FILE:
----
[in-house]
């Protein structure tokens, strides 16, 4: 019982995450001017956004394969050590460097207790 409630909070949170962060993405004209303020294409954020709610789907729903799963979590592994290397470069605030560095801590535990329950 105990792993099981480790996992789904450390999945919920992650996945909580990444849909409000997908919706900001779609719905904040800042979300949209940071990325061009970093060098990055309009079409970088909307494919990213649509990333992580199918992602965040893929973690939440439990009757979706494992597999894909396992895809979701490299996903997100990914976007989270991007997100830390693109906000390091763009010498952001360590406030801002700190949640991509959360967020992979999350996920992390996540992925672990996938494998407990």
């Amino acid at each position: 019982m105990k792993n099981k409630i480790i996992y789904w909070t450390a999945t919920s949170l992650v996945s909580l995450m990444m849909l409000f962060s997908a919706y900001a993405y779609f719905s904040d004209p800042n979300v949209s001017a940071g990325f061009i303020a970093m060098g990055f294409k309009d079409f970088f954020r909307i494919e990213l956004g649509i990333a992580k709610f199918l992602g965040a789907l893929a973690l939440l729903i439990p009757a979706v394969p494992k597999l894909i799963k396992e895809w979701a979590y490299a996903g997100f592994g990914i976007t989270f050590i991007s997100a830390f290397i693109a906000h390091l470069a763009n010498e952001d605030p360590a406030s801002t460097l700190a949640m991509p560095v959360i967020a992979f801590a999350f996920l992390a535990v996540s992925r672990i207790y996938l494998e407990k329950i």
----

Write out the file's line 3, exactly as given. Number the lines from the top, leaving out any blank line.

């Amino acid at each position: 019982m105990k792993n099981k409630i480790i996992y789904w909070t450390a999945t919920s949170l992650v996945s909580l995450m990444m849909l409000f962060s997908a919706y900001a993405y779609f719905s904040d004209p800042n979300v949209s001017a940071g990325f061009i303020a970093m060098g990055f294409k309009d079409f970088f954020r909307i494919e990213l956004g649509i990333a992580k709610f199918l992602g965040a789907l893929a973690l939440l729903i439990p009757a979706v394969p494992k597999l894909i799963k396992e895809w979701a979590y490299a996903g997100f592994g990914i976007t989270f050590i991007s997100a830390f290397i693109a906000h390091l470069a763009n010498e952001d605030p360590a406030s801002t460097l700190a949640m991509p560095v959360i967020a992979f801590a999350f996920l992390a535990v996540s992925r672990i207790y996938l494998e407990k329950i």